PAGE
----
HUD official: McAuliffe pick for commerce post didn’t knowingly break lobbying laws


This Jan. 2 file photo shows Maurice Jones, left, after Terry McAuliffe, right, introduced him as his nominee for secretary of commerce in Richmond. (Mark Gormus/AP)

A federal investigator testified Wednesday that Gov. Terry McAuliffe’s pick for commerce and trade secretary did not intentionally break federal anti-lobbying laws, but it remained unclear whether the House of Delegates would confirm Maurice Jones for the Cabinet post.

The House was on the verge of approving Jones and 12 other nominees to the Democrat’s Cabinet on Tuesday when it learned of an inspector general’s report indicating that Jones had engaged in improper lobbying as deputy HUD secretary. The House delayed action on all of the appointments Tuesday and again Wednesday.

Testifying on the matter before a U.S. House subcommittee Wednesday, HUD Inspector General David A. Montoya said he believed that Jones did not knowingly break any federal laws, the Associated Press reported. Jones was following bad advice from staff workers when he allowed e-mails to be sent on his behalf to 1,000 people, including 46 HUD employees, asking them to contact certain U.S. senators and urge them to vote for a budget bill.

The inspector general concluded that the e-mails appeared to have violated anti-lobbying law as well as internal HUD policy.

“He was hoping and depending on his staff . . . to properly advise him. I think that’s where the failure here is,” Montoya said. “Quite frankly, we found nothing in this that would suggest to us that it was his fault, per se.”

Jones, a former Virginian-Pilot publisher who left the paper in early 2012 for HUD, said this week that he would “never intentionally violate the laws, policies or codes of conduct that govern public officials.”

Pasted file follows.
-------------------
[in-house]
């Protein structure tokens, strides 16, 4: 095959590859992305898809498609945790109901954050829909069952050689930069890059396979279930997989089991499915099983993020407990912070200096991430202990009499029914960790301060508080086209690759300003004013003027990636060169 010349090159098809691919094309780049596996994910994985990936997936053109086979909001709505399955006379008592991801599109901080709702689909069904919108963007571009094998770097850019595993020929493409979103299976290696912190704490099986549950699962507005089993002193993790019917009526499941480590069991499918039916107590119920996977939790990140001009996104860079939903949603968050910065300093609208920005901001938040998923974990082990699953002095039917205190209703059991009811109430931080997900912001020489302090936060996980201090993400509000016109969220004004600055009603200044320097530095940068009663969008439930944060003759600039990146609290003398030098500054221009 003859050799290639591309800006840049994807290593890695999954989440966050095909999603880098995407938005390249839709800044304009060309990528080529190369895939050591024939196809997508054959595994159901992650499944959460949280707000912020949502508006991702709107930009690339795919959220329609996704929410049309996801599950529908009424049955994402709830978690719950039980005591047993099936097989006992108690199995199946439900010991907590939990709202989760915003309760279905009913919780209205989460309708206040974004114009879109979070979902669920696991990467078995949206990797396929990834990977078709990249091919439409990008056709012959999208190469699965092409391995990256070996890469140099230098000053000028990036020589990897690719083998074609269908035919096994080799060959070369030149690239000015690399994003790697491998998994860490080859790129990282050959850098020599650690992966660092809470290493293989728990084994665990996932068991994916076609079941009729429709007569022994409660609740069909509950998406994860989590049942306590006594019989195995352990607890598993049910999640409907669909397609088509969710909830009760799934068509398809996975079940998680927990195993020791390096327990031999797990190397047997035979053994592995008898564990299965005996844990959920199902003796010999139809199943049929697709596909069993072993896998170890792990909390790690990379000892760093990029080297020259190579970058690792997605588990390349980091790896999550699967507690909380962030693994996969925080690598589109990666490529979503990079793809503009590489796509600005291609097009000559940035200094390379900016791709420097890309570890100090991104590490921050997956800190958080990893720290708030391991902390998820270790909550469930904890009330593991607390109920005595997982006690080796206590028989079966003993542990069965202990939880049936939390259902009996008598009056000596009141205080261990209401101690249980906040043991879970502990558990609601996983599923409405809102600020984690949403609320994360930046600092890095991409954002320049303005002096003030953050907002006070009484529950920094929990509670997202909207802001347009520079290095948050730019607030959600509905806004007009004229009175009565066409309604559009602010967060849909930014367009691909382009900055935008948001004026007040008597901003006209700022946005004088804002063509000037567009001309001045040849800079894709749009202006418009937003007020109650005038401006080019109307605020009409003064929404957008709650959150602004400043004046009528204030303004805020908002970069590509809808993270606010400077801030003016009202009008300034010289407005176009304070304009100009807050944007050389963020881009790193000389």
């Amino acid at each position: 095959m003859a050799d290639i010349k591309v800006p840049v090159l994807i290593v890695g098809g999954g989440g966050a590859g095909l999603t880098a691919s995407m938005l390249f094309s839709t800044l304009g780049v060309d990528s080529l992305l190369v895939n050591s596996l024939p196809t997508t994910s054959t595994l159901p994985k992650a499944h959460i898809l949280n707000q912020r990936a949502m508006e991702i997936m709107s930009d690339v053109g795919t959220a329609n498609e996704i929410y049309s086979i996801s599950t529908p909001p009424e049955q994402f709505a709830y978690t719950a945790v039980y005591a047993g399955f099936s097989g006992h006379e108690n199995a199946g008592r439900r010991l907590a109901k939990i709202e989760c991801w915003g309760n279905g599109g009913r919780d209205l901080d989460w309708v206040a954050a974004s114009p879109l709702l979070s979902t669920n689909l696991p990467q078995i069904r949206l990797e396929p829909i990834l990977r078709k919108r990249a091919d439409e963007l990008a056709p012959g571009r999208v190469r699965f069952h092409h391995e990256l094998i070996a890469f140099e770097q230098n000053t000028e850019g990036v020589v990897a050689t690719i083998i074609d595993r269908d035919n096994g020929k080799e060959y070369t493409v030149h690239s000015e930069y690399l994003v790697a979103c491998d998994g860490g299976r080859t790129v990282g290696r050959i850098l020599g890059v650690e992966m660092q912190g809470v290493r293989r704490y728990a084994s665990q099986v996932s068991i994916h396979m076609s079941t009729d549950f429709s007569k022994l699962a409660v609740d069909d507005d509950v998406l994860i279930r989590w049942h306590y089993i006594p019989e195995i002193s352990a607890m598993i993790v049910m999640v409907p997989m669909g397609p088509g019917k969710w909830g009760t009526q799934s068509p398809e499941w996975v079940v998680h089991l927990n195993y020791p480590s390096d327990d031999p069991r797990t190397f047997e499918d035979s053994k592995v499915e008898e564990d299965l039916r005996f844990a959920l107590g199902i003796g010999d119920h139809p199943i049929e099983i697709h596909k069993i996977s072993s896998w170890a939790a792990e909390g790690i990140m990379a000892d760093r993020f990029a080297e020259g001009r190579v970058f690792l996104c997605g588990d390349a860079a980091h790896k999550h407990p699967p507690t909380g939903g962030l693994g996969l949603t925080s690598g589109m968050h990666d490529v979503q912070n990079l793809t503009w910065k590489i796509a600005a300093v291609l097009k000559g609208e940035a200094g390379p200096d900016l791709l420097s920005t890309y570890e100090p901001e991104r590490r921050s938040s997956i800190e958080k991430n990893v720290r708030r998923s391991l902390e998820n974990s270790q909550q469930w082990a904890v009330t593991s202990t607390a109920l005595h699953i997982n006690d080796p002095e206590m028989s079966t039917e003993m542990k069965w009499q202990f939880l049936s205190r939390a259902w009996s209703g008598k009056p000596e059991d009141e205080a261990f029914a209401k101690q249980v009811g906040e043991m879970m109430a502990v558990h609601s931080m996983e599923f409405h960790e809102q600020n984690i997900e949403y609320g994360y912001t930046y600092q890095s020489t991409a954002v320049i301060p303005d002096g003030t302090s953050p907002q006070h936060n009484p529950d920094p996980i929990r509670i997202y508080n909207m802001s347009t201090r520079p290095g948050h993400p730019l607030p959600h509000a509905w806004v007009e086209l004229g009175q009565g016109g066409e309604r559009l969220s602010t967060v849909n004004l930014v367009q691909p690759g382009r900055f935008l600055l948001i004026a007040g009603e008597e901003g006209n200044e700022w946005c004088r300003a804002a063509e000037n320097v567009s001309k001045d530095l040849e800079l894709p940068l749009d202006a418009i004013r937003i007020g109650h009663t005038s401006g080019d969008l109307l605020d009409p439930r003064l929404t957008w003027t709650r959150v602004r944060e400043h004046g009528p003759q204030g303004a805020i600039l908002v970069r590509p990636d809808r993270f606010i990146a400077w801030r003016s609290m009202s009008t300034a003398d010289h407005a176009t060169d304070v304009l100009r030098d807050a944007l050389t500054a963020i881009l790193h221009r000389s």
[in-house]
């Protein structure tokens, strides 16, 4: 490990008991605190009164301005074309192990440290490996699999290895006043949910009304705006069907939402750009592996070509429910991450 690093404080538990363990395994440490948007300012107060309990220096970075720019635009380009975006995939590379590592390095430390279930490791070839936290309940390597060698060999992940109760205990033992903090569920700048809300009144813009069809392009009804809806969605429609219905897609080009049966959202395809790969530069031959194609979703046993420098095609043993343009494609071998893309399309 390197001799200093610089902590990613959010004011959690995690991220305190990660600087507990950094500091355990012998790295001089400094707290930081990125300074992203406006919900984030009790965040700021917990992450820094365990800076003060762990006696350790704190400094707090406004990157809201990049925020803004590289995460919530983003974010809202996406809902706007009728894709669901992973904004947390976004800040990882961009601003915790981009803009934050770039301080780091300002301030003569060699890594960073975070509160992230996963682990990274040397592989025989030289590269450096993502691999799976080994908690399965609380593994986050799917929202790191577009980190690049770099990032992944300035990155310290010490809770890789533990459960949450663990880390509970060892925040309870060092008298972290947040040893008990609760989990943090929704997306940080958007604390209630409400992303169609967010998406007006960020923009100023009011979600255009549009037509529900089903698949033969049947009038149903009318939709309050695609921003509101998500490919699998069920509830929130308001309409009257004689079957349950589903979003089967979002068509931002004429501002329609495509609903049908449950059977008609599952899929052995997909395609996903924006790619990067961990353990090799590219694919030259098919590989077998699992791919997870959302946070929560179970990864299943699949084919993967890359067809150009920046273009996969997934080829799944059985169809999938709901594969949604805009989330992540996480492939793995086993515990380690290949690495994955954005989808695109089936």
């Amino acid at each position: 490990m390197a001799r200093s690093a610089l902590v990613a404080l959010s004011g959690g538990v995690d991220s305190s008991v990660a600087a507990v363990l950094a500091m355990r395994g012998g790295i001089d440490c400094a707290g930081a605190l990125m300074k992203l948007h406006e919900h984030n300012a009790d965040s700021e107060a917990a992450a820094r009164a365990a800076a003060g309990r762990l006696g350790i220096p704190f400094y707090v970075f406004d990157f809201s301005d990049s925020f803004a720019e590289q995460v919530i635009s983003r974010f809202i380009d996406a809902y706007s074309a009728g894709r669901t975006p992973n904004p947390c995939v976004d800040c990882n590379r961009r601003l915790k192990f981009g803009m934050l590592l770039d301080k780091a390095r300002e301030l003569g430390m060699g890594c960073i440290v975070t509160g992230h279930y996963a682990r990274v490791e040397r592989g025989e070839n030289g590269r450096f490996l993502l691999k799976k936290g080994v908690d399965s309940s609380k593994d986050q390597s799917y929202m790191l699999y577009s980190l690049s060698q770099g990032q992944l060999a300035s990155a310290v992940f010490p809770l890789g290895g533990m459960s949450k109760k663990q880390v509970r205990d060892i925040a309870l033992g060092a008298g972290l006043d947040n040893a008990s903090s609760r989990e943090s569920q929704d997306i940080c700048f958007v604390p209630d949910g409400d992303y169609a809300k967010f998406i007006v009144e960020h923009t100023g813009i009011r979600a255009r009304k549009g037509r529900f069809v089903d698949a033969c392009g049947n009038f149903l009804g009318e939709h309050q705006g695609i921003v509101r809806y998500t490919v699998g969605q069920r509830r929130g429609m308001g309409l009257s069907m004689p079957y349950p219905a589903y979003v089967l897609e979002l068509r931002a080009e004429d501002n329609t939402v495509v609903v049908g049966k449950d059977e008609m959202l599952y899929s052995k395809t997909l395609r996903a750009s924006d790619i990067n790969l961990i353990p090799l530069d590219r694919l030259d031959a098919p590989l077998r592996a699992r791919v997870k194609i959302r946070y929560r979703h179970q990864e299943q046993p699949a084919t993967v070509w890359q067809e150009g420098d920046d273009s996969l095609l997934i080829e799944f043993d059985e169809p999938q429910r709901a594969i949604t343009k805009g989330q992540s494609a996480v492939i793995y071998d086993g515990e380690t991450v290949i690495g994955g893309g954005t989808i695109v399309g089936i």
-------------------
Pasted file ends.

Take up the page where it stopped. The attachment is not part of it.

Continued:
McAuliffe spokesman Brian Coy said that Montoya’s statement should resolve any questions about Jones’s appointment.

“I think the statement by the IG pretty much closes the issue here,” Coy said. “I think everybody’s ready to move on.”

But that sentiment was not universal in the Capitol, where a Cabinet nominee being the subject of a federal investigation raised questions about the administration’s vetting process.

Coy declined to say whether Jones had informed the administration that he was under investigation or whether he was asked anything during the interview process that should have prompted disclosure.

“That’s internal,” Coy said.

It is typical for Cabinet appointees to be asked if there is anything in their background that could embarrass the governor, according to people familiar with vetting by previous administrations.

It was not clear if the House would vote on the Cabinet as a whole Thursday or sever Jones’s name from the group and send his appointment back to committee.

“No decisions have been made,” said Matthew Moran, a spokesman for House Speaker William J. Howell (R-Stafford).

Laura Vozzella covers Virginia politics for The Washington Post.
Comments
Show Comments
Most Read Local